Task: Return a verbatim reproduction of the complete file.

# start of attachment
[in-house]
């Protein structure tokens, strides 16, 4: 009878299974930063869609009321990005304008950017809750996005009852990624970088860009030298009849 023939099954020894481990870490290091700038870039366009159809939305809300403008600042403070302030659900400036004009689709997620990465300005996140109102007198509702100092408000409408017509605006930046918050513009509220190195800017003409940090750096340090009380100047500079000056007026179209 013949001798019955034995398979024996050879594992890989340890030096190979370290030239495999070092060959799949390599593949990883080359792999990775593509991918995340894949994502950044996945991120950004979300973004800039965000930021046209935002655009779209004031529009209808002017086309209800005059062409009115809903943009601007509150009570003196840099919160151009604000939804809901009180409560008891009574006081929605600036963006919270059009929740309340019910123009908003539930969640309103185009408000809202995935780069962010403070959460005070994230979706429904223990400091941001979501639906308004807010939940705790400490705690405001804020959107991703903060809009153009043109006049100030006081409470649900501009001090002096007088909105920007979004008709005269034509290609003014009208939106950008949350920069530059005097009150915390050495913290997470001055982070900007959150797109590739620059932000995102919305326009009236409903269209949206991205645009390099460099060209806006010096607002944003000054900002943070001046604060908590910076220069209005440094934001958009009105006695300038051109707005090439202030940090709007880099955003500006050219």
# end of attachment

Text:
[in-house]
């Protein structure tokens, strides 16, 4: 009878299974930063869609009321990005304008950017809750996005009852990624970088860009030298009849 023939099954020894481990870490290091700038870039366009159809939305809300403008600042403070302030659900400036004009689709997620990465300005996140109102007198509702100092408000409408017509605006930046918050513009509220190195800017003409940090750096340090009380100047500079000056007026179209 013949001798019955034995398979024996050879594992890989340890030096190979370290030239495999070092060959799949390599593949990883080359792999990775593509991918995340894949994502950044996945991120950004979300973004800039965000930021046209935002655009779209004031529009209808002017086309209800005059062409009115809903943009601007509150009570003196840099919160151009604000939804809901009180409560008891009574006081929605600036963006919270059009929740309340019910123009908003539930969640309103185009408000809202995935780069962010403070959460005070994230979706429904223990400091941001979501639906308004807010939940705790400490705690405001804020959107991703903060809009153009043109006049100030006081409470649900501009001090002096007088909105920007979004008709005269034509290609003014009208939106950008949350920069530059005097009150915390050495913290997470001055982070900007959150797109590739620059932000995102919305326009009236409903269209949206991205645009390099460099060209806006010096607002944003000054900002943070001046604060908590910076220069209005440094934001958009009105006695300038051109707005090439202030940090709007880099955003500006050219």